Download Fort Stanton Roads and Trails Brochure.
Fort Stanton Recreation Area is comprised of 24,000 acres of BLM lands within the old Fort Stanton Military Reservation. Nestled in the foothills of the Sierra Blanca Mountains in southern New Mexico, Fort Stanton uniquely blends mountain streams, rolling hills, mesas, and open bottomlands. Fort Stanton was carved out of Mescalero Apache homelands during the 1850’s. In 1855, the U.S. Cavalry established Fort Stanton as a Cavalry fort. During these tumultuous times, the 9th and 10th Cavalry and the 24th and 25th Infantry Buffalo Soldiers were sent to the New Mexico Territory to protect settlers in the area. The area is currently managed by the BLM for biological, archaeological and scenic qualities, while also providing quality recreation opportunities.
Fort Stanton Recreation Area has 60 miles of horseback, mountain biking, and hiking trails that wind through open meadows and canyons. The trails offer great views of the surrounding Lincoln National Forest, and the Sacramento and Captain Mountains. The majority of the trails start at the Horse Trails Parking Lot on NM 220 where you will find hitching rails, water for your animals and a bathroom. In addition, 20 miles of roads are open for motorized use.
Historic Fort Stanton
Historic Fort Stanton is one of the few intact frontier forts in the West. It is likely that military patrols followed parts of the newly established trails in the area. Many of the original fort buildings still stand. From 1855 to 1896, the fort played host to some of the most colorful units and personalities of the West, including the 9th and 10th cavalry, the 24th and 25th Infantry Buffalo Soldiers, Billy the Kid, Colonel Kit Carson, and General “Black Jack” Pershing. The post was also a Merchant Marine hospital & tuberculosis sanatorium, and World War II prisoner of war camp. In 1953, the fort and 1,320 surrounding acres were transferred from Federal to State ownership, becoming a state hospital and training school until 1955. Today, the fort area is still active and the Fort Stanton Museum is open on a limited basis.
Fort Stanton Cave
With eleven miles of mapped passages, Fort Stanton cave is the third longest cave in New Mexico, and it is is widely known for its rare velvet formations. The cave also contains of helictites, aragonite, selenite needles and various forms of gypsum. The cave is open for recreational exploring by permit from April 15 to November 1. During the winter months the cave is closed to the public to protect hibernating bats. The cave is gated to protect other unique resources and to prevent unsupervised visitation. You may visit this undeveloped “wild” cave by contacting the BLM Roswell Field Office. In addition to the necessary permit, you will be required to provide your own basic caving equipment and observe the rules of conduct within the cave. Download a cave permit application, or it can be obtained from the Roswell Field Office.
Rio Bonito Petroglyph National Recreation Trail
Hike the Petroglyph Trail along the Rio Bonito and glimpse into the past. At the midpoint of the trail, in the river bed, is Petroglyph Rock. Etched on this rock are depictions of an ancient people known as the Jornada Mogollon who have long since left the area. Very little evidence has stood the test of time, but here on the Petroglyph Trail remains a link to the culture and lifestyle of these ancient people.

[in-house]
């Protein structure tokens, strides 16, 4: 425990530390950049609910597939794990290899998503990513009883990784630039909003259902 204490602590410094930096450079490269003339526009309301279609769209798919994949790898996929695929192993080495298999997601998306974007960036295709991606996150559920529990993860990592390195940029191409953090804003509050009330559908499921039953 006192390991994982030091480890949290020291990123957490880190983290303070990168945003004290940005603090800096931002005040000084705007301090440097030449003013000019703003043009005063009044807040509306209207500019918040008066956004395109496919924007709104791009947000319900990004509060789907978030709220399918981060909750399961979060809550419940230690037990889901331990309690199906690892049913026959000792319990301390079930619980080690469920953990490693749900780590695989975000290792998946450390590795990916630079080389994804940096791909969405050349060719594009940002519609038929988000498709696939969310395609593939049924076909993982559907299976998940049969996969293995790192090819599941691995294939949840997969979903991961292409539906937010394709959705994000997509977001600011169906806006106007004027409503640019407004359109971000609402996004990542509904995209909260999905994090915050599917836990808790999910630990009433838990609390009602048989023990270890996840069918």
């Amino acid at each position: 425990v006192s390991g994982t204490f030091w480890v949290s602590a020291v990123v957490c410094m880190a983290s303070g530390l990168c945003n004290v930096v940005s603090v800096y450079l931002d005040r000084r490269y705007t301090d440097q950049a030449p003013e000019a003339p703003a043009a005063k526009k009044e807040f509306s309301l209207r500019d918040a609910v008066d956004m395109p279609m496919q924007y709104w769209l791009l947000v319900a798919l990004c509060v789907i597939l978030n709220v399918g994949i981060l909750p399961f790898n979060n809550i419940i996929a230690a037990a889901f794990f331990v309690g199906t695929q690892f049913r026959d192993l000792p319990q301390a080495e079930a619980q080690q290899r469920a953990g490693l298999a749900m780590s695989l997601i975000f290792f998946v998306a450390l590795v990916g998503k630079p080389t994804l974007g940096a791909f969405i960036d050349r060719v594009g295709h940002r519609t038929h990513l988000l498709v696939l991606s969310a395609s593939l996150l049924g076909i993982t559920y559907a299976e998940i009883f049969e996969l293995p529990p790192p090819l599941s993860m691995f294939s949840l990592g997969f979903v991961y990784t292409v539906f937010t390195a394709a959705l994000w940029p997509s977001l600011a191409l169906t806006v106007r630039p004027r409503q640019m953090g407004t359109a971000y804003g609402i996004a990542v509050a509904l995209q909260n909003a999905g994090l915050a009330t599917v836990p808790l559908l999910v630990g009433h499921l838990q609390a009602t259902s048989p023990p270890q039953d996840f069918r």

The trail can be reached from NM 220, west of the Sierra Blanca Regional Airport. Follow the highway signs stating “Upper Rio Bonito” to the bottom of the hill and turn left for approximately one mile until you reach the trail head. The loop trail is approximately 2.1 miles in total length and is easy to moderate hiking with a few hills and areas with loose footing. Plan to spend approximately one hour on the trail.
Fort Stanton is open to overnight camping with a 14-day maximum length of stay. There are no formalized camping areas. Equestrian groups and individuals can camp in the horse trails parking lot where there are facilities for equine stock. Picketing your horses is preferable to using corrals or panels as it is less damaging to the site. Please respect the environment, other public land users rights and leave the camping areas in better conditions than you found them.
Off Road and Trail Travel
Stay on designated roads within the Fort Stanton Recreation Area. Roads will be marked with signs stating if the road is open or closed. Trails will be marked with flexible fiberglass markers with the trail name or an arrow attached to the marker. Cross-country horse and foot travel is allowed. Mountain bikes are strongly encouraged to stay on established trails to protect the rider as well as the bikes.
Activities and Facilities
Hiking/Backpacking, Caving, Equestrian Trails, Mountain Bike Trails, Watchable Wildlife, Historic Fort Stanton, Picnicking, Hunting, Camping, Nature Study, Toilets (near Horse Trails parking lot), Interpretive kiosks, Horse Hitching Rails, Equestrian water.
Location / Access
Traveling on US 380, from the Village of Capitan, drive east 4.25 miles and turn south on NM 220. From the town of Lincoln, drive west 7.7 miles and turn south on NM 220 and travel one mile to the horse trails parking lot. The State owned historic Fort Stanton is approximately one mile further on NM 220.